The contest submission is in November and this time I’ve done the homework. I’ll follow all the rules and see what happens.
What about you? Have you entered any contests? Have any tips or tried and true methods that work for you?

2 thoughts on “Contests – Love ‘em or Ignore them?

  1. Very interesting post, Carolyn. I’ve been involved in 4 contests, two successful (finalist) and two not. I also was asked to judge a contest where I had been a finalist the year before.

    A suggestion: make sure to select contests that give you critiques. They’re incredibly valuable if the judges have been thorough and taken the time to write detailed comments. The contest I was asked to judge was the Daphne and we were given specific guidance in developing our evaluations. The contest coordinator sent instructional documents we had to read in advance of receiving the manuscripts. There were also articles that had been written by writers who had served as judges for one contest or another. We were strongly encouraged to mark up the manuscript as well as fill out a questionnaire. Good judges make an effort to do both.

    From the writer’s perspective, the judges’ critiques can both hurt and help. I was very disappointed when one contest returned 2 very good and complete critiques but the 3rd had scanty comments and her/his marks brought me down below the finalist threshold. It was obvious that judge had spent little time reviewing my manuscript (actually, in this case it was a published book) but I consoled myself with the other 2 critiques and plotted my strategy for next year.

    Two other notes: Preditors & Editors has a list of contests they have evaluated. While I don’t subscribe to all their concerns — having an entry fee is a no-no for them but I think as long as the contest is reputable in all other respects an entry fee is quite reasonable — it’s still helpful to check contests against their data base.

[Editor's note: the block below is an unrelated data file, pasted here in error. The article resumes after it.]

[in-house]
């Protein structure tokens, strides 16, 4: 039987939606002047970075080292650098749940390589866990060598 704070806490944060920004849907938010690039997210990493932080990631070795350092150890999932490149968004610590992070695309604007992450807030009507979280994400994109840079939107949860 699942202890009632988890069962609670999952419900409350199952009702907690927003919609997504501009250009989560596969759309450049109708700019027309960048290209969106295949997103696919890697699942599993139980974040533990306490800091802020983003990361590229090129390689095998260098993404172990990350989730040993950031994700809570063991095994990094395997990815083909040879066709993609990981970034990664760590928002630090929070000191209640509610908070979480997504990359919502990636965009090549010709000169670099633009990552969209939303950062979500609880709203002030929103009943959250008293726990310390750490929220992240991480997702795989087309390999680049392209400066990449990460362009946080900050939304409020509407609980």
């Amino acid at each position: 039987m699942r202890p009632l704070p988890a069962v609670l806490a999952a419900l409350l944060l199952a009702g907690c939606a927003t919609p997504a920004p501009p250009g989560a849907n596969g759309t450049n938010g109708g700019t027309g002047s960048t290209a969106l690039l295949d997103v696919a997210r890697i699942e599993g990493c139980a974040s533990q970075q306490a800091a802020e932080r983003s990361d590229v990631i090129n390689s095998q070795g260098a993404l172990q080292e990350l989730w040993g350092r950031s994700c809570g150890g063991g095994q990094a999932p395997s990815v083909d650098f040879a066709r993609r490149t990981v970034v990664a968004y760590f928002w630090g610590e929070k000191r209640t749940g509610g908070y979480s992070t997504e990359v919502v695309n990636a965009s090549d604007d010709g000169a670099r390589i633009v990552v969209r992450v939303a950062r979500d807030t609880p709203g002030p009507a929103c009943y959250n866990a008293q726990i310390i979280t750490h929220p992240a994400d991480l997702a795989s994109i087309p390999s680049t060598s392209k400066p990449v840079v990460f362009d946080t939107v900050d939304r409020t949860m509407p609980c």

Finally, if you’re going to enter a contest, understand what will be accepted. I’m thinking specifically of the Daphne again because of its definition of published vs. unpublished. Most contests I’ve looked at consider self-publishing to be different from regular publishing. That is, if you published a book yourself, you would still be eligible for certain contests restricted to unpublished authors.

    The Daphne is not that way. If you self-publish, you lose your status as an unpublished author and can no longer enter any manuscript in the unpubbed category. You can only enter in pubbed from then on.

    I mention that because it’s always good to check the fine print and the Daphne is an important contest in our field of writing. You may want to juggle your printing schedule if you’re trying to enter in the unpub division.

    Good luck with your November submission. Hope you’ll let us know how it turns out.